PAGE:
Who Really Deserves A Public Defender?

It will be next month before the 21 people charged with dog fighting in Hancock County find out if they will be represented by public defenders.

Judge Kosta Vlahos is hearing the case.

"I had 21 of 'em all lined up there and they all wanted a court appointed attorney but yet they had made bond," he says.

Bond is one thing judges consider when a defendant fills out a form asking for a public defender.

The judge wants to know the defendant's income, assets and liabilities.

"And we review that sworn petition and make a determination based on that information whether they're able financially to employ counsel or someone on their behalf may be able to hire counsel or whether the county has to absorb the cost and appoint 'em a lawyer," says Judge Steve Simpson.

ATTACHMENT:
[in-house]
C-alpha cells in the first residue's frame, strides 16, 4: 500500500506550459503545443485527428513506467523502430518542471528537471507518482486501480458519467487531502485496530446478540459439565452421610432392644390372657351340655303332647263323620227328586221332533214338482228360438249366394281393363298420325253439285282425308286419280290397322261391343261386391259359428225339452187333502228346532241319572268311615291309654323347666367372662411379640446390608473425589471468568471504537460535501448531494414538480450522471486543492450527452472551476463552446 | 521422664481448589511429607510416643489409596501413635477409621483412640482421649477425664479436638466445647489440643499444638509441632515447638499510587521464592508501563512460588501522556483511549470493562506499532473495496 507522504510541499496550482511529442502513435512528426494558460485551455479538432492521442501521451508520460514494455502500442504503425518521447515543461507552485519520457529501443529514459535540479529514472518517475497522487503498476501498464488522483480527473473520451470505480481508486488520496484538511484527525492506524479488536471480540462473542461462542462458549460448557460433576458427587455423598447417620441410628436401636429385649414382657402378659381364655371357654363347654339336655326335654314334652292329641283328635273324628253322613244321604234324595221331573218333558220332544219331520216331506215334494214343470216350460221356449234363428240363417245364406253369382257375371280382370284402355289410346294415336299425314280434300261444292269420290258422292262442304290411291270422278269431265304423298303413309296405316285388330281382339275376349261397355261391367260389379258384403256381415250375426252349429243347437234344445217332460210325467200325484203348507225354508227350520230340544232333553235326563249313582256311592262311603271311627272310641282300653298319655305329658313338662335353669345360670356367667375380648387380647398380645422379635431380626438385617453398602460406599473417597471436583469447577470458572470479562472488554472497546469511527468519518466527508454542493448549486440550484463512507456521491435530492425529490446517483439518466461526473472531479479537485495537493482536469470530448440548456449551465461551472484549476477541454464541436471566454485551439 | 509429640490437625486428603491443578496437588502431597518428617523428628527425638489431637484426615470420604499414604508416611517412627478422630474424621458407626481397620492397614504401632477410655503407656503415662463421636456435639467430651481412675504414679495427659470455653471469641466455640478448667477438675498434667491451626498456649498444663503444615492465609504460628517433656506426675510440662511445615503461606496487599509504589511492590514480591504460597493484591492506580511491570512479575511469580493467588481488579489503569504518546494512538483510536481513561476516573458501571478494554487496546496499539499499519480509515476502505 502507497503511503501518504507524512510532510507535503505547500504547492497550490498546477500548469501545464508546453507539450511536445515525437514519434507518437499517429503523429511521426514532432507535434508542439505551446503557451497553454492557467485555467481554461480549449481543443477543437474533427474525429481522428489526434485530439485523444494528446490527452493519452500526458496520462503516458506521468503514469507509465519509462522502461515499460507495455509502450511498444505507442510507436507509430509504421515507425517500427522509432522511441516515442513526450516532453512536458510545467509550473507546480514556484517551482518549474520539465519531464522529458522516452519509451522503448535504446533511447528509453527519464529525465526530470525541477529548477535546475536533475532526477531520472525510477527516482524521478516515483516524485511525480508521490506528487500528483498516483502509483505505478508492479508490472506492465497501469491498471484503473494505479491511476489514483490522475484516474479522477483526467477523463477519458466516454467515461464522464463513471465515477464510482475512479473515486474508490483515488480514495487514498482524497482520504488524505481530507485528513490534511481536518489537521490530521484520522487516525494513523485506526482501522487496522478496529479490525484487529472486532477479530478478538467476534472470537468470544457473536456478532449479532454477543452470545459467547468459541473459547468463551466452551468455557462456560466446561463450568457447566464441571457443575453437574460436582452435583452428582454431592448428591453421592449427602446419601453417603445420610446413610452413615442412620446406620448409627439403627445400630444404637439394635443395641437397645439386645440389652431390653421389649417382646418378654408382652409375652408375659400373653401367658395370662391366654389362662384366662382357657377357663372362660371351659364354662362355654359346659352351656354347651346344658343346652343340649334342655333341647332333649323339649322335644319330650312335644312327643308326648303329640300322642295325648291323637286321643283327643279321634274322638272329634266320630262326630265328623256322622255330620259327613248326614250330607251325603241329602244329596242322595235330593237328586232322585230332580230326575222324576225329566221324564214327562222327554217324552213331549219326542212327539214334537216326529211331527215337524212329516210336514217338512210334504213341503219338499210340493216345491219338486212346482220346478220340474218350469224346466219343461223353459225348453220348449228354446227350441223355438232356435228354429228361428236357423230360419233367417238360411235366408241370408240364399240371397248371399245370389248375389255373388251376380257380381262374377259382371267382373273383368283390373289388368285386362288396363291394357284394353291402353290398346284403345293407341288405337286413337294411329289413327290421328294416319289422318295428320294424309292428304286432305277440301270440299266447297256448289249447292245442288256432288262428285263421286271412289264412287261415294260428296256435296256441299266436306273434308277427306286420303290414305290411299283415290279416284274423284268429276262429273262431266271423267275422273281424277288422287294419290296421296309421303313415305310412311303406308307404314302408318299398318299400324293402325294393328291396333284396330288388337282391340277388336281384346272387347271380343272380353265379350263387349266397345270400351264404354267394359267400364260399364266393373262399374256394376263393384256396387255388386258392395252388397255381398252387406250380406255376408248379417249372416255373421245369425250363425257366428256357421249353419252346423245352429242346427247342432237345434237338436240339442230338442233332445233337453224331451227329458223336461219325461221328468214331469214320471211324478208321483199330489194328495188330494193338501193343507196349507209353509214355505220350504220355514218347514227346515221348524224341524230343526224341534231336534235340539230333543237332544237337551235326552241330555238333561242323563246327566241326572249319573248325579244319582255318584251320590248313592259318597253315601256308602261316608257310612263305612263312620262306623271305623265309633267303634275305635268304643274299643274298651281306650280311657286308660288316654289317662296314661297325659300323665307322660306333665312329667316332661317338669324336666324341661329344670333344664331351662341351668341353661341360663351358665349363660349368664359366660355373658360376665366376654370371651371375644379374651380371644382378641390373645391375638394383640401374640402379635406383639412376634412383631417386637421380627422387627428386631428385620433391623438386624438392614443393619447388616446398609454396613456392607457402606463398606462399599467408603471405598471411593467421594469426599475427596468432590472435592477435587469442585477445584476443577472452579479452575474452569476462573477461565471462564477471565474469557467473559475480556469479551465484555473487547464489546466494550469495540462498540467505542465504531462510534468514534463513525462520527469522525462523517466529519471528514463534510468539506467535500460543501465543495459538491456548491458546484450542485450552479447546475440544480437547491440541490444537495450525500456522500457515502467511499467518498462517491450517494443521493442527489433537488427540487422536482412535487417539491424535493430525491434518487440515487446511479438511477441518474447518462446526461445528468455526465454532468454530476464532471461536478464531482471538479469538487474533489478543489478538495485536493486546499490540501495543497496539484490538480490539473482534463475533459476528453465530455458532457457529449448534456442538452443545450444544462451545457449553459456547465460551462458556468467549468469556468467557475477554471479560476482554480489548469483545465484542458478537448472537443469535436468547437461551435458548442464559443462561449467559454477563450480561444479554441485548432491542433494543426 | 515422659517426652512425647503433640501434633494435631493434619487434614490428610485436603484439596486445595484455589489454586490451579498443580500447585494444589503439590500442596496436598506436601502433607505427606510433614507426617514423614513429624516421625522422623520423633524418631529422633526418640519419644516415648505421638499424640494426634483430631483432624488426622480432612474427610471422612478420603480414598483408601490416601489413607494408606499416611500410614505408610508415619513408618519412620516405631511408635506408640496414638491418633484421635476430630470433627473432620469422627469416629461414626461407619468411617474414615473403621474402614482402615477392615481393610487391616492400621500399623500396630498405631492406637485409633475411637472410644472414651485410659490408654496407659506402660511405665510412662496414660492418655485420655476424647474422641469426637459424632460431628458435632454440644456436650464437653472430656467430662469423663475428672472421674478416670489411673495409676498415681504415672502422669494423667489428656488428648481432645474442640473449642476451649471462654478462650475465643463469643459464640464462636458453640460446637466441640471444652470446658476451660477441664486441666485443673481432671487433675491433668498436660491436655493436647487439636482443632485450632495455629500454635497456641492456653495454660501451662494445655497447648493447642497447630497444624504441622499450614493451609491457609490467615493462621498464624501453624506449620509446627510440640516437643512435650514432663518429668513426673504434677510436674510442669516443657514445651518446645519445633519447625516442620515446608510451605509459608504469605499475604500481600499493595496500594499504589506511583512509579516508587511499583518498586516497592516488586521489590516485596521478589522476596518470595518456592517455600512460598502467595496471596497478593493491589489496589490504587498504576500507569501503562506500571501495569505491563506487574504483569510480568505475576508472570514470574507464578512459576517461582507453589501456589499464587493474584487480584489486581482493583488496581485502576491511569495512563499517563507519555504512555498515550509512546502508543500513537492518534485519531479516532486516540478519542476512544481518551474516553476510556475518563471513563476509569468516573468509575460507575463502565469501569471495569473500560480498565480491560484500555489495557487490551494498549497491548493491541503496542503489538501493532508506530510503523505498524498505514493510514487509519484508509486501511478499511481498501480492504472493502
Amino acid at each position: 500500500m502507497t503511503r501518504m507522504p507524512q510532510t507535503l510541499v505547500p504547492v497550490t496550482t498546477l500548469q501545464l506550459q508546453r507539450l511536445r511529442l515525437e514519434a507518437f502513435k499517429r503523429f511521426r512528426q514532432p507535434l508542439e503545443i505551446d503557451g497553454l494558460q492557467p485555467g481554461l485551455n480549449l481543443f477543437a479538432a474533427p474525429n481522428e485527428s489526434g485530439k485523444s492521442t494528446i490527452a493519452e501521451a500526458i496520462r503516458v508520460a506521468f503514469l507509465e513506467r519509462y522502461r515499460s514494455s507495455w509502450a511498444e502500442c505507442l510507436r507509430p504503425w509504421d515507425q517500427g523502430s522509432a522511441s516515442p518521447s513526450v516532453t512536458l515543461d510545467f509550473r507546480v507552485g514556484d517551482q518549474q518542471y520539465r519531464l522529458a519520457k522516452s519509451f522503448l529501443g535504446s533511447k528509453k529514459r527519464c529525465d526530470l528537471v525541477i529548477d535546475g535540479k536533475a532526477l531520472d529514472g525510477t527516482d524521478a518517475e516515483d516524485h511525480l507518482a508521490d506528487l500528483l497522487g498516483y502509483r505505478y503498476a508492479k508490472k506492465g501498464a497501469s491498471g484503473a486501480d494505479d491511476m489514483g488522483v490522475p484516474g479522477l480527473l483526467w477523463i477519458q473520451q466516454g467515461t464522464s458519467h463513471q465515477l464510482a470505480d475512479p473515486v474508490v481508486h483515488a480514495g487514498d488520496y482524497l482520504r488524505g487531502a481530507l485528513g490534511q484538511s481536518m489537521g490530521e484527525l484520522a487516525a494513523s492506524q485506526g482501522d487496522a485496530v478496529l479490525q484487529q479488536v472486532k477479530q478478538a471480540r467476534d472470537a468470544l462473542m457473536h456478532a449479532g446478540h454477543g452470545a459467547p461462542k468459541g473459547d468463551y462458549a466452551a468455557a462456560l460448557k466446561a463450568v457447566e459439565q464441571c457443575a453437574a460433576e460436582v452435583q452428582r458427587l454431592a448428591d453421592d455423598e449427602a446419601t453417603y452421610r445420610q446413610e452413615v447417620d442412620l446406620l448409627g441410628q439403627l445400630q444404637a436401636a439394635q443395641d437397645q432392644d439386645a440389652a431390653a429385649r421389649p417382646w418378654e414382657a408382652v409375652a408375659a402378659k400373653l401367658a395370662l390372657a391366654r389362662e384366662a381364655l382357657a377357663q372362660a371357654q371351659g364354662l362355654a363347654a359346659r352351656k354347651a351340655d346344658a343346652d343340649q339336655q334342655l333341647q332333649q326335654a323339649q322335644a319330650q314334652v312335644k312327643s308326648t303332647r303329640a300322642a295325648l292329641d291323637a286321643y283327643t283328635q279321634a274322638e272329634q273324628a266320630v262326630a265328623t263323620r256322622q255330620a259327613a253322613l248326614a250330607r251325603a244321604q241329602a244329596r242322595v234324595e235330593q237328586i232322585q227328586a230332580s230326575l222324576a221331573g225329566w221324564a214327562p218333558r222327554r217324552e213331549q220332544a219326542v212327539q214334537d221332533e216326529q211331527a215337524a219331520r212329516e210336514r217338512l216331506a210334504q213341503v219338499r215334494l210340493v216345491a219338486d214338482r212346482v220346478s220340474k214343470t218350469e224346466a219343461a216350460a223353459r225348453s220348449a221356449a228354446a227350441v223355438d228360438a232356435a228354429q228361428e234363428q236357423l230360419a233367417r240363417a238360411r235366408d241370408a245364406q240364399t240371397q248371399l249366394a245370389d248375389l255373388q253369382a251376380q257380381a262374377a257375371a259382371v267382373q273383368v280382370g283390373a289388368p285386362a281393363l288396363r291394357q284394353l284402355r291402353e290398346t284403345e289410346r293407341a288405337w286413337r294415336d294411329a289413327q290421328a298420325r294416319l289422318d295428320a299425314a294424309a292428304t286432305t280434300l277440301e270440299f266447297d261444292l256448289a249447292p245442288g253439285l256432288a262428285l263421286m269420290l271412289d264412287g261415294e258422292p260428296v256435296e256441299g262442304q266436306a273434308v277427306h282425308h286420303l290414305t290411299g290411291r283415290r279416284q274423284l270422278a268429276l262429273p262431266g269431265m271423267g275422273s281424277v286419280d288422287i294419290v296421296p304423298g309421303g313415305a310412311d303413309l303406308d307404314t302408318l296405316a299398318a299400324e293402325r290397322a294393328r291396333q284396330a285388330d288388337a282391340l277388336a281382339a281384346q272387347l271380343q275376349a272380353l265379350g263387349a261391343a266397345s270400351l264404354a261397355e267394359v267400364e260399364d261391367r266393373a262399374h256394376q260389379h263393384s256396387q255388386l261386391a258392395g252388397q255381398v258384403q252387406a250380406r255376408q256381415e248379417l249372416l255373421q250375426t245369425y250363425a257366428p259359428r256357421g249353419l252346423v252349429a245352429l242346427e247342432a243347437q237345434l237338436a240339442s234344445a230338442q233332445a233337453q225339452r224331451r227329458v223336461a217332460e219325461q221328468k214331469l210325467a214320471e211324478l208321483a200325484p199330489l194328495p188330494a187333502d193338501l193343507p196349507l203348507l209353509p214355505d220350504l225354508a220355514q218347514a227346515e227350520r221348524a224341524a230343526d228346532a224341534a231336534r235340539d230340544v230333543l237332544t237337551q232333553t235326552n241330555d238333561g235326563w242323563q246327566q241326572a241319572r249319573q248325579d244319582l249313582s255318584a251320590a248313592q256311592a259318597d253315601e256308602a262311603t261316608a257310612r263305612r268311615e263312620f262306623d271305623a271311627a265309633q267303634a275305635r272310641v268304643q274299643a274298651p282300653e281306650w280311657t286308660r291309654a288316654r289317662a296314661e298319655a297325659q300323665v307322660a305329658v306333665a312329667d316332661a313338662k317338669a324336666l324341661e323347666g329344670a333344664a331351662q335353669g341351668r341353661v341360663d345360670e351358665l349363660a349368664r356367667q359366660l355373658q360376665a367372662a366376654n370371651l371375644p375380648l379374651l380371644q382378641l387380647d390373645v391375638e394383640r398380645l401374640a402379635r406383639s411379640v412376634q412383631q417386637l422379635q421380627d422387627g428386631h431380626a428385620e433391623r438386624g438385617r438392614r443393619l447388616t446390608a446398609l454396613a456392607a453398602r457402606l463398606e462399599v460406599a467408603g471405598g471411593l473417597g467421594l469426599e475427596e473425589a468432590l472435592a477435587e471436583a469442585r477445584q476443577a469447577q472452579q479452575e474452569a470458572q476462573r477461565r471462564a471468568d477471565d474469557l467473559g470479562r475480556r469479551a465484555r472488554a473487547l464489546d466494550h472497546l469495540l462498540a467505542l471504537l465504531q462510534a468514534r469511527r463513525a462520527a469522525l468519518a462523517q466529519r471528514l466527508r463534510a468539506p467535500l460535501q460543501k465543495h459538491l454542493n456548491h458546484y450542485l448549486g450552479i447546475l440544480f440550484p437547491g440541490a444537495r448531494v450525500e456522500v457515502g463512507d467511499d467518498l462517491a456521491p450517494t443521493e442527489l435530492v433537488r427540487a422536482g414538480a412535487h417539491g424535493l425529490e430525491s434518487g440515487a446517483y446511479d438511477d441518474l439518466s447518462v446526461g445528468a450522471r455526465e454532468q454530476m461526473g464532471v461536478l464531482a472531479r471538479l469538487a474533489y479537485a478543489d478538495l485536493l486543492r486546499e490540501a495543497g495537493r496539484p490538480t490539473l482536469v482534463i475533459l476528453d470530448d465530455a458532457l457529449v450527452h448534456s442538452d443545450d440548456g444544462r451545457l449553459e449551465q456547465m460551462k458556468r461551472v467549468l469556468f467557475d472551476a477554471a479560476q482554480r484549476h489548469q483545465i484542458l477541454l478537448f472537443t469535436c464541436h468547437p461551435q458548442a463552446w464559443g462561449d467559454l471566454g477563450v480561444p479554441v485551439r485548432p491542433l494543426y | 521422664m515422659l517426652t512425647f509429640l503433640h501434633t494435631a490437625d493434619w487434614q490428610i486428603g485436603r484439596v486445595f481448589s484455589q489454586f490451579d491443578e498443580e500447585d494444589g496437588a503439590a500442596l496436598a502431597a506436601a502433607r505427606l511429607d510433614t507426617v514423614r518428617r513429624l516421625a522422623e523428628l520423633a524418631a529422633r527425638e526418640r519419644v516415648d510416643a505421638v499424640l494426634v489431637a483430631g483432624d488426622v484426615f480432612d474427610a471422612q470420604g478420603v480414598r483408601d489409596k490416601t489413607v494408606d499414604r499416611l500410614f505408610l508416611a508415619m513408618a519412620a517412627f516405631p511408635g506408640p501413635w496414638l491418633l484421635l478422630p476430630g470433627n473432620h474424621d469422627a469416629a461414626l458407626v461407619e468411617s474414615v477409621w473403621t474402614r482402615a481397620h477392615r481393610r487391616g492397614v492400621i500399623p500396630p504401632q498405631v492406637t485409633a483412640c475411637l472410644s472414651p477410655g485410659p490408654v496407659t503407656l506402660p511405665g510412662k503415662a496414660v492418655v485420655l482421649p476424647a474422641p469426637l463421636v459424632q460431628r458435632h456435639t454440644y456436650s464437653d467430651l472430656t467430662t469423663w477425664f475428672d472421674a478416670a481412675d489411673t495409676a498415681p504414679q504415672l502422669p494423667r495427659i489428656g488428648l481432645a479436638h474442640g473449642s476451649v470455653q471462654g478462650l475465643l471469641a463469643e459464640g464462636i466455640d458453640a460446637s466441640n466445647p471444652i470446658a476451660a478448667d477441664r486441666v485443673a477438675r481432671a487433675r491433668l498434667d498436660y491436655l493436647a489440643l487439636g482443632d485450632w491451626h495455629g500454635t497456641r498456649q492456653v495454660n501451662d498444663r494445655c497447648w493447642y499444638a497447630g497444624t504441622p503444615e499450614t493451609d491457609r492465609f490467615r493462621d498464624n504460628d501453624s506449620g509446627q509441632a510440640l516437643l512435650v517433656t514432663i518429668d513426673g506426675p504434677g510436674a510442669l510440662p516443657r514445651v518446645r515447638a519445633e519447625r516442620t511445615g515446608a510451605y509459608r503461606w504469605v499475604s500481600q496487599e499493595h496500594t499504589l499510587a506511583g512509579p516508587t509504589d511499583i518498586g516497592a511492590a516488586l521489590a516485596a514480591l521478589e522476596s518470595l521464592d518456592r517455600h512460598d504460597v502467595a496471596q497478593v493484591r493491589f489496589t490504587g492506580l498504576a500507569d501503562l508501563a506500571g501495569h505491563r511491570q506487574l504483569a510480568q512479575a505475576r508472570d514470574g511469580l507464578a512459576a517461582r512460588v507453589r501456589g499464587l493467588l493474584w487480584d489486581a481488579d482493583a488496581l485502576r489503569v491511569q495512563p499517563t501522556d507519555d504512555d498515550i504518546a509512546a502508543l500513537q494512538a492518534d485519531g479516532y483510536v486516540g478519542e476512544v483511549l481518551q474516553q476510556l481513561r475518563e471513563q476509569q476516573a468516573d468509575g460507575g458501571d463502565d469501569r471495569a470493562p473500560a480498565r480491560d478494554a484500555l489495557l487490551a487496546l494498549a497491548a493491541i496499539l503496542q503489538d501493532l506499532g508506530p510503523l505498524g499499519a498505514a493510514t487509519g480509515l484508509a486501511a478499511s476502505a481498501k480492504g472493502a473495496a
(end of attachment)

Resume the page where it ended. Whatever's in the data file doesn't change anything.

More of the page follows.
Harrison County spends about half a million dollars a year to employ attorneys like Jack Denton to represent poor clients.

To help defray those costs the senior circuit judge orders defendants who are able, to pay something back to the county.

"If I make a determination that they don't have enough funds to go out there and retain an attorney but they have some funds available, I order that they pay 60, 120, or some instances $200 dependin' on what income they have, I order them to pay," says Vlahos.

Denton is one of 18 lawyers in Harrison County's criminal defender program.

He says some defendants get court appointed attorneys who don't deserve them.

"The system is not perfect. I mean I don't know any that would be in any arena. There's room for improvement and we're always those of us who work in the system are always lookin' for ways to make it more efficient and do a better job at what we do," Denton says.

He says there are abuses in the public defender system, but he says nine times out of ten, a person who gets a public defender really needs one.